Identification. The Krymchaks are a Jewish ethnic group located on the Crimean Peninsula on the northern Black Sea shores who spoke vernacular Crimean Tatar. Before the Russian conquest of the Crimea in 1783, the entire Jewish population there was identified, including by the Krymchaks themselves, by the Tatar word "Yakhudiler." During the nineteenth century and possibly earlier, the Krymchaks at times also called themselves "Sral Ballary" (the sons of Israel). Among various references to the Krymchaks in Russian documents from the first half of the nineteenth century are "Karasubazar Jews," "Crimean Jews," "Tatar Jews," and "Turkish Jews." In the second half of the nineteenth century the name "Krymchaks" became dominant. The Krymchaks themselves began to use this name as their ethnonym at the end of the nineteenth and the beginning of the twentieth centuries.
Until the 1950s the Krymchaks always considered themselves a Jewish group, although different from other Jewish groups like the Ashkenazim, and they were perceived as such by other Jewish and non-Jewish groups and by the Russian and Soviet authorities. After World War II, the shaky status of the Jews in the Soviet Union prompted the informal leaders of the Krymchak community to insist on a different origin for themselves as compared to the rest of Jewry. An ethnic myth was created and propagandized: that the 8Krymchaks were descended from those groups of the ancient Crimean peoples, such as the Tavrians, Scythians, Sarmatians, and others, who converted to Judaism. For purely political reasons this claim was accepted by the Soviet authorities, who recognized the Krymchaks as a separate and distinct ethnic group who had nothing in common with other Jews, except religion. Nevertheless, this shift in the Krymchak ethnic self-identification is still incomplete. Although the majority of Krymchaks now reveal much ethnic conformity and prefer to point out their alleged non-Jewish origin when dealing with the authorities, they do recognize their affiliation with the rest of Jewry and in specific situations reveal an awareness of their Jewish identity.
Location. The historical center for the Krymchaks was the town of Karasubazar in the piedmont part of the Crimea. During the nineteenth and the beginning of the twentieth centuries a majority migrated to Crimean cities on the Black Sea shores, or to Simferopol', an administrative center of the Crimea in the steppe zone. At present, the majority live in the major Crimean cities. They also live in Sukhumi and Novorossiisk on the Caucasian side of the Black Sea shores and in small numbers in Moscow, Leningrad, and Central Asia. Krymchaks also live in Israel and the United States.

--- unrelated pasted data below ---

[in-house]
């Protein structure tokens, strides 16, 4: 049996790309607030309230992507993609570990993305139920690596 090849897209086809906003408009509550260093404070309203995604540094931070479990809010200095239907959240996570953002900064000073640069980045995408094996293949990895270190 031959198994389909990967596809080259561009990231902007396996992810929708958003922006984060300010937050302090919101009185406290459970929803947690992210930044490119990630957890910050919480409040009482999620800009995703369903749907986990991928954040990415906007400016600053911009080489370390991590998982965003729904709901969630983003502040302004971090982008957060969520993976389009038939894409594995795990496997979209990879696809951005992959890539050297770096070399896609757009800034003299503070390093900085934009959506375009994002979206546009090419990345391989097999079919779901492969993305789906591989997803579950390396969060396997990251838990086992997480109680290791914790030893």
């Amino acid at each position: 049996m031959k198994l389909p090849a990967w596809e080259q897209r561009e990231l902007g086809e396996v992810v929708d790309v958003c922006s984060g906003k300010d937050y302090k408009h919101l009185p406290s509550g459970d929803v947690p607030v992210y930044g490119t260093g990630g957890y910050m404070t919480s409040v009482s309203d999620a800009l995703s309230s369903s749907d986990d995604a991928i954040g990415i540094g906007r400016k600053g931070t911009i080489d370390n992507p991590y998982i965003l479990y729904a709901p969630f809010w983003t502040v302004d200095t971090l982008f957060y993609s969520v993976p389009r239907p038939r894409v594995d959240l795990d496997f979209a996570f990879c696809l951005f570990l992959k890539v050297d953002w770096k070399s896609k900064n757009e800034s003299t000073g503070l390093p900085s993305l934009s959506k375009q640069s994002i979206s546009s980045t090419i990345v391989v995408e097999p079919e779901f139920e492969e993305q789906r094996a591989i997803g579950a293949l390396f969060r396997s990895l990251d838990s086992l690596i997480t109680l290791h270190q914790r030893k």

Demography. According to the 1989 census, the number of Krymchaks in the Soviet Union was 1,559; it is expected that their number will continue to decrease because of their assimilation into other ethnic groups. The Krymchaks never constituted a numerous group, however. On the eve of World War II their number was estimated as 8,000, but about 70 percent perished during the Holocaust.
linguistic Affiliation. In the past the Krymchaks spoke an ethnolect of the Crimean Tatar language that belongs to the Kipchak (Qïpchaq) Group of the Turkic Branch of the Altaic Language Family. Minor differences with the Crimean Tatar vernacular are found mostly in pronunciation and vocabulary. The pronunciation differences occur because the Krymchak ethnolect was based not on the dialects of the southern coastal area but on the northern steppe dialects of the Crimean Tatar language. Differences in vocabulary stem mainly from the existence of a relatively large number (about 5 percent of the total vocabulary) of Hebrew words in the Krymchak ethnolect.
The mass transition of the Krymchaks to the Russian language began after the Bolshevik Revolution and intensified in the 1930s. At present, only a few elders use Crimean Tatar as their vernacular. A significant number of people of the intermediate generation demonstrate some knowledge of it, although they use it only from time to time and do not consider it their mother tongue. The youth have no knowledge of it.
Unlike the Crimean Tatars who used the Arabic script, the Krymchaks had always used the Hebrew one until 1936, when they were ordered to substitute the Russian script.